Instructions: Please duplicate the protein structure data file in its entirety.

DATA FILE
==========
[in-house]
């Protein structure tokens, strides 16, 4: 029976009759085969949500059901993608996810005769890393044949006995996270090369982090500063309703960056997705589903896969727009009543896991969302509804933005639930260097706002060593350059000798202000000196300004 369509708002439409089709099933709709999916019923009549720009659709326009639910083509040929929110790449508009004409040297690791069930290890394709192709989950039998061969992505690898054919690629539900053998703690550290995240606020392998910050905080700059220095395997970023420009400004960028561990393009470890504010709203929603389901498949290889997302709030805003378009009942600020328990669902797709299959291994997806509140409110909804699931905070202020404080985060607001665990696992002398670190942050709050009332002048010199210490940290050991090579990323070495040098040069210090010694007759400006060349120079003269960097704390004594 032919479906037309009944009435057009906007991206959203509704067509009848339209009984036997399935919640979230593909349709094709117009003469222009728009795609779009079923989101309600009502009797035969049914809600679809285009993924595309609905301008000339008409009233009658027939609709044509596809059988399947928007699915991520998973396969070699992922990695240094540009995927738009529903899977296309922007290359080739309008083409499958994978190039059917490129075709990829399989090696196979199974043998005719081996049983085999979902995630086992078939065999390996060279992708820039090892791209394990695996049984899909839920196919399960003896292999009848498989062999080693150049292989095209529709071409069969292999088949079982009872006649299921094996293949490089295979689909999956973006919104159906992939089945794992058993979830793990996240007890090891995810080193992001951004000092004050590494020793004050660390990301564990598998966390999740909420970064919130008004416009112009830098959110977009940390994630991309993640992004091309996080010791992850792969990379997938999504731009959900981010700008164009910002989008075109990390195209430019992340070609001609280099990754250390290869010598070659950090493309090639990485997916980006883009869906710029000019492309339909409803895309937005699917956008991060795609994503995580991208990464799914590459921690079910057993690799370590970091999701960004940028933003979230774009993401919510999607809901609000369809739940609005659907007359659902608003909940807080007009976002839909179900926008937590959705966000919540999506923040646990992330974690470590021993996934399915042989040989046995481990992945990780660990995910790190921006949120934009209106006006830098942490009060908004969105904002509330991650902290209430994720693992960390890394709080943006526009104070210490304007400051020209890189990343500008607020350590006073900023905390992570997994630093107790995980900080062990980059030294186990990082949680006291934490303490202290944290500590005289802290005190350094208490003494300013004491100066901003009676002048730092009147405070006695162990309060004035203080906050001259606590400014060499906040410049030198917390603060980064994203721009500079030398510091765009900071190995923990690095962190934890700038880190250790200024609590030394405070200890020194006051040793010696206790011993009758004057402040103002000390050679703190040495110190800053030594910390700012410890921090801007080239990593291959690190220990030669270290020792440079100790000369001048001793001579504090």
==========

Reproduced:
[in-house]
């Protein structure tokens, strides 16, 4: 029976009759085969949500059901993608996810005769890393044949006995996270090369982090500063309703960056997705589903896969727009009543896991969302509804933005639930260097706002060593350059000798202000000196300004 369509708002439409089709099933709709999916019923009549720009659709326009639910083509040929929110790449508009004409040297690791069930290890394709192709989950039998061969992505690898054919690629539900053998703690550290995240606020392998910050905080700059220095395997970023420009400004960028561990393009470890504010709203929603389901498949290889997302709030805003378009009942600020328990669902797709299959291994997806509140409110909804699931905070202020404080985060607001665990696992002398670190942050709050009332002048010199210490940290050991090579990323070495040098040069210090010694007759400006060349120079003269960097704390004594 032919479906037309009944009435057009906007991206959203509704067509009848339209009984036997399935919640979230593909349709094709117009003469222009728009795609779009079923989101309600009502009797035969049914809600679809285009993924595309609905301008000339008409009233009658027939609709044509596809059988399947928007699915991520998973396969070699992922990695240094540009995927738009529903899977296309922007290359080739309008083409499958994978190039059917490129075709990829399989090696196979199974043998005719081996049983085999979902995630086992078939065999390996060279992708820039090892791209394990695996049984899909839920196919399960003896292999009848498989062999080693150049292989095209529709071409069969292999088949079982009872006649299921094996293949490089295979689909999956973006919104159906992939089945794992058993979830793990996240007890090891995810080193992001951004000092004050590494020793004050660390990301564990598998966390999740909420970064919130008004416009112009830098959110977009940390994630991309993640992004091309996080010791992850792969990379997938999504731009959900981010700008164009910002989008075109990390195209430019992340070609001609280099990754250390290869010598070659950090493309090639990485997916980006883009869906710029000019492309339909409803895309937005699917956008991060795609994503995580991208990464799914590459921690079910057993690799370590970091999701960004940028933003979230774009993401919510999607809901609000369809739940609005659907007359659902608003909940807080007009976002839909179900926008937590959705966000919540999506923040646990992330974690470590021993996934399915042989040989046995481990992945990780660990995910790190921006949120934009209106006006830098942490009060908004969105904002509330991650902290209430994720693992960390890394709080943006526009104070210490304007400051020209890189990343500008607020350590006073900023905390992570997994630093107790995980900080062990980059030294186990990082949680006291934490303490202290944290500590005289802290005190350094208490003494300013004491100066901003009676002048730092009147405070006695162990309060004035203080906050001259606590400014060499906040410049030198917390603060980064994203721009500079030398510091765009900071190995923990690095962190934890700038880190250790200024609590030394405070200890020194006051040793010696206790011993009758004057402040103002000390050679703190040495110190800053030594910390700012410890921090801007080239990593291959690190220990030669270290020792440079100790000369001048001793001579504090």